31. 31. Roles • A role is: – A prescribed pattern of behaviour expected of a person in a given situation by virtue of the person’s position in that situation • Role parameter: – Range of behaviour acceptable within a given role • Role overload: – Occurs when an individual attempts to fill more roles than the available time, energy or money allows • Role conflict: – Incompatible role demands 14-31
  32. 32. Applying role theory to marketing practice • Role-related product cluster e.g. new mother • Evolving roles e.g. career females • Role conflict and role overload e.g. working mother, working student • Role acquisition and transition e.g. student to employee 14-32
  33. 33. Role set possibilities for a student 14-33
  34. 34. Reference Group Influences on the Consumption Process WOM Opinion Leaders Market Mavens, Influentials, and e- e- fluentials Marketing and Online Strategies 14-34
  35. 35. Communications within Groups and Opinion Leadership We learn about new products, services, brands, as well as retail and information outlets from our friends and other reference groups in two basic ways: 1. By observing or participating with them as they use products and services. 2. Through Word-of-mouth (WOM), Word-of- (WOM) which involves individuals sharing information with other individuals in a verbal form including face-to- face, phone, and the Internet. 14-35
  36. 36. Communications within Groups and Opinion Leadership Word-Of-Mouth Consumers generally trust the opinions of people (family, friends, acquaintances) more than marketing communications because… Unlike marketing communications, these personal sources have no reason not to express their true opinions and feelings. 14-36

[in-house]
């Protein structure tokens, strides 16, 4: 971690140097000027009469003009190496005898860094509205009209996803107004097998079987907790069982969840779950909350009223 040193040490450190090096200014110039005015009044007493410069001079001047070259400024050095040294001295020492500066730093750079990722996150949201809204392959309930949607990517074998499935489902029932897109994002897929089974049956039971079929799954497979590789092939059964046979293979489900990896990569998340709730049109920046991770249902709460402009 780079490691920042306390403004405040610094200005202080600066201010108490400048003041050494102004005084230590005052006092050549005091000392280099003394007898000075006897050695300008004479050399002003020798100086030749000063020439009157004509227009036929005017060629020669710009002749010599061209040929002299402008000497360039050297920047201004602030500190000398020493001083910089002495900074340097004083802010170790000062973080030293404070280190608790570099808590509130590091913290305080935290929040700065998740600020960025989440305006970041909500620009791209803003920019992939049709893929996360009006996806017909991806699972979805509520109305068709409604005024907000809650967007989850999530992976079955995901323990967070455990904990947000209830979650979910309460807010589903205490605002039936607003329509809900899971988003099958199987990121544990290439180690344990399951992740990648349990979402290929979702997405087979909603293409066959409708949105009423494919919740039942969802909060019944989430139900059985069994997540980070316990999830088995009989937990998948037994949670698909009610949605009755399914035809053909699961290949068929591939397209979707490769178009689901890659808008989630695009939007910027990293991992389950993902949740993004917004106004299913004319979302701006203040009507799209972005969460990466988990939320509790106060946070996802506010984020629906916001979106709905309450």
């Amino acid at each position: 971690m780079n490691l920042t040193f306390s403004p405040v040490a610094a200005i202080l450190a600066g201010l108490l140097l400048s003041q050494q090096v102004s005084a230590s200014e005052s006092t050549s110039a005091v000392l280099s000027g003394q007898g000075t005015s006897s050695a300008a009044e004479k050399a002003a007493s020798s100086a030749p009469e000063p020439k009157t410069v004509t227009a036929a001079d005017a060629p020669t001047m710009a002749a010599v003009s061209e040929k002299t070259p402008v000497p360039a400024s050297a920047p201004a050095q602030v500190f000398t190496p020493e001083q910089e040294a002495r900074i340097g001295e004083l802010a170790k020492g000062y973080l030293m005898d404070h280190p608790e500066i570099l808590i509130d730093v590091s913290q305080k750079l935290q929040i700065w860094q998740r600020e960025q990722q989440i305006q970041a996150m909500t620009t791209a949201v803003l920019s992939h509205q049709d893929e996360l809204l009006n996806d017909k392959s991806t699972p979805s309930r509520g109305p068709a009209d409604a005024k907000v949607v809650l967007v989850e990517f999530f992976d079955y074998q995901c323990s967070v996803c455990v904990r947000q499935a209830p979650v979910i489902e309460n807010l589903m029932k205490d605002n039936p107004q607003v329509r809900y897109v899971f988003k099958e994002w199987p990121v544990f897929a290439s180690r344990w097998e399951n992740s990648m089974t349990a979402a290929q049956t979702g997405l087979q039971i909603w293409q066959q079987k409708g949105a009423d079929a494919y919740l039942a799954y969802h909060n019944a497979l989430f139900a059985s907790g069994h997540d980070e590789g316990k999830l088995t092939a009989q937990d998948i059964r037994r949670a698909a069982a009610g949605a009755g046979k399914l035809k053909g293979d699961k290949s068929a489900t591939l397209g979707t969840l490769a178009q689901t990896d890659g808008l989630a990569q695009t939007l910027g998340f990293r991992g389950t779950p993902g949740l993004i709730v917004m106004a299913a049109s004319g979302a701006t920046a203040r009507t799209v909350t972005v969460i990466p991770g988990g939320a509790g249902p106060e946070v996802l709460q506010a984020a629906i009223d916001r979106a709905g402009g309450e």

37. 37. Communications within Groups and Opinion Leadership Word-Of-Mouth The importance of WOM is generally high, and its importance relative to advertising varies somewhat across product types. 14-37
  38. 38. Communications within Groups and Opinion Leadership Opinion Leaders An opinion leader is the “go to person” for specific types of information. This person filters, interprets, and passes along information. Opinion leaders possess enduring involvement for specific product categories. This leads to greater knowledge and expertise. Opinion leadership is category specific – an opinion leader in one product category is often an opinion seeker in others. 14-38
  39. 39. Opinion leadership • Opinion leaders filter, interpret or provide information for individuals within groups • Situations in which opinion leadership occurs: – one individual exchanges information with another – one individual volunteers information – as a by-product of normal group interaction 14-39
  40. 40. Mass communication information flows 14-40
  41. 41. Characteristics of opinion leaders 1. Opinion leaders have enduring involvement with product category 2. Function primarily through interpersonal communications and observation 3. Similar demographic characteristics to the group 4. Public individuation – attention seeking 5. High level of exposure to media 6. The market maven – expert on all products! 7. Motivation of dissatisfied customers to tell others of their negative message 14-41
  42. 42. Communications within Groups and Opinion Leadership Situations in Which WOM and Opinion Leadership Occur The exchange of advice and information between group members can occur directly via WOM in the following situations: Likelihood of Seeking an Opinion Leader 1. Individual seeks information from another or 2. Individual volunteers information 14-42